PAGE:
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Best Practices

Best Practices

Steps to Success: Adding a COVID-19 Vaccine Requirement to Your Event

20 Dec 2021 | Jessica F. Lillian | 3 minutes

As more and more people become fully vaccinated against COVID-19 (85% of adults in the U.S. have received at least one dose, as of Dec. 17) — and medium and large in-person events increasingly fill our calendars once again — many organizations are now requiring all attendees to provide proof of vaccination to attend their event.

Mandates began popping up more frequently with the FDA approval of Pfizer-BioNTech’s vaccine in September. Shortly after the regulatory body’s announcement, organizers of events ranging from the Global Gaming Expo to the American Academy of Ophthalmology Annual Meeting to the massive, well-known Consumer Electronics Show announced they would require vaccines, according to MeetingsNet.

Any new element added to your event plan requires careful management. Accordingly, a vaccine requirement must be properly implemented to prevent confusion, minimize extra work for your team, and preserve the optimal attendee experience. Plan early and keep these pointers in mind:

Provide clarity and transparency. Make sure all event materials spell out the requirement – a single email or an FAQ response buried at the bottom of a website is all too easy to miss. Allow plenty of time for anyone to comfortably schedule and complete their vaccination regimen if needed. Remind them that under the standard definition of “fully vaccinated,” attendees must be at least two weeks past their second dose of a two-dose series or only dose of a single-dose option by the time your event takes place. Explain how your chosen verification process will work, taking care to answer any privacy questions.

Accommodate a global audience’s needs. Depending on your location and where your attendees currently live, procedures and communications may need to be double-checked for inclusiveness. For example, a U.S.-based company expecting attendees from other countries must ensure instructions and messaging are not U.S.-centric; avoid phrases such as “your CDC record card,” which naturally will not apply to many attendees. In addition, consult reputable references or work with your third-party vendors to identify and communicate an accurate list of acceptable vaccine brands. Keep in mind that the familiar options in one country may not be globally available.

Avoid on-site bottlenecks with advance work. As more venues, events, and organizations have begun requiring proof of vaccination, numerous apps and other options have emerged to streamline the process. During your vendor evaluation process, ask about data security, flexibility, ease of use, and any other factors that are especially important to your organization. Regardless of the chosen app or alternative approach, shifting as much of the verification process as possible to the pre-event time frame rather than risking long lines or forgotten paper documentation at the event will keep everyone happier.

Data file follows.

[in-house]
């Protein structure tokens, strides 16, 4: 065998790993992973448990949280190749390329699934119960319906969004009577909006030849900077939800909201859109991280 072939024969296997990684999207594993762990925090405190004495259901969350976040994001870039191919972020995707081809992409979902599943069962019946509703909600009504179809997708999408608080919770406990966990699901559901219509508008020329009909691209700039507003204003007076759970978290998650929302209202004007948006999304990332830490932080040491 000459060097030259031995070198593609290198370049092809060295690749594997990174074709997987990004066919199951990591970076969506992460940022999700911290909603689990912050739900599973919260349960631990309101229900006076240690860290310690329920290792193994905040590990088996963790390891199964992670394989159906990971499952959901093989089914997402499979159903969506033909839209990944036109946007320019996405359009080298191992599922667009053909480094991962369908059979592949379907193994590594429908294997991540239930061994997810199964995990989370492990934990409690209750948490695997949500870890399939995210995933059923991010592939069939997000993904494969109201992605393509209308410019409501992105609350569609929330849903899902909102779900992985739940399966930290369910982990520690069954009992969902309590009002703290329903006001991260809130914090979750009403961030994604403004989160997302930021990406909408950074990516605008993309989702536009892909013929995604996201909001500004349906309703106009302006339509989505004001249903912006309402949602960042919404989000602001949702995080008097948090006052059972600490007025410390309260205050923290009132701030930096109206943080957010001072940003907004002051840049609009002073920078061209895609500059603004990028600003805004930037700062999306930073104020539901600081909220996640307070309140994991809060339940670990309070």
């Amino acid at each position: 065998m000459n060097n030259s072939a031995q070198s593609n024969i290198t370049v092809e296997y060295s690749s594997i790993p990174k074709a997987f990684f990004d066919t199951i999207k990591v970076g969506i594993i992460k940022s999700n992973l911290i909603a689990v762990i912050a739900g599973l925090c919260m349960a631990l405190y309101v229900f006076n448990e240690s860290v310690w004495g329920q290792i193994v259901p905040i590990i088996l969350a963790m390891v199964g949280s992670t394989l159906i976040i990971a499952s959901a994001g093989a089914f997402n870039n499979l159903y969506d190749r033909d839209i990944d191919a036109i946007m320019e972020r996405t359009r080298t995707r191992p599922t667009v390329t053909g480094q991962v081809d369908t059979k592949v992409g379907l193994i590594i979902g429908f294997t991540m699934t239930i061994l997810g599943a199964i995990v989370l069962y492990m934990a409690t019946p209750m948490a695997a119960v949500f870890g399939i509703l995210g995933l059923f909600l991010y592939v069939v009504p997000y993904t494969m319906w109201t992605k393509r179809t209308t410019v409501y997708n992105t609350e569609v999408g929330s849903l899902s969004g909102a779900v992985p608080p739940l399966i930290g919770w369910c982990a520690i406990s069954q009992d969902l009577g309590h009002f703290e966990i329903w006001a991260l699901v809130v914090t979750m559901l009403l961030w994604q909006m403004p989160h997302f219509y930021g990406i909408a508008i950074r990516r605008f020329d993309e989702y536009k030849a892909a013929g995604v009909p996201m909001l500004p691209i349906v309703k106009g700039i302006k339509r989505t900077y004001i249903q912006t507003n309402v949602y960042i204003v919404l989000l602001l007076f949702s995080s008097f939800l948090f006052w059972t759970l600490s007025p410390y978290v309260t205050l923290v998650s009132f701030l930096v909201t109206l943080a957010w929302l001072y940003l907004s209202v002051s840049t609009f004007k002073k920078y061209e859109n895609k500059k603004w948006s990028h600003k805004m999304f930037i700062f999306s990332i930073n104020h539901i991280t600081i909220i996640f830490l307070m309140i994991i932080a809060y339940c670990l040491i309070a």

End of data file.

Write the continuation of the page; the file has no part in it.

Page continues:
Don’t forget about other safety measures. As the public health research before and during the COVID-19 pandemic has shown, a multi-pronged approach to disease prevention is critical, especially at a large gathering. Even with a vaccination requirement in place, don’t drop all other precautions.

Upgraded building ventilation, indoor capacity limits, masking as appropriate, and other measures deemed suitable for your event size and local conditions will provide an additional layer of protection (as well as help halt the spread of colds or any other nuisance illnesses present among attendees!).

Finally, for unvaccinated would-be attendees who decline to attend, medically at-risk people for whom vaccination does not provide sufficient personal protection, and those with vulnerable family members, continue offering virtual delivery of high-quality content and networking opportunities as an option.

By now, event leaders are accustomed to pivoting time and time again to continue offering memorable, insightful, safe events in the time of COVID-19. A well-implemented vaccine requirement is another tool to help keep events going no matter what the next turn in the pandemic brings.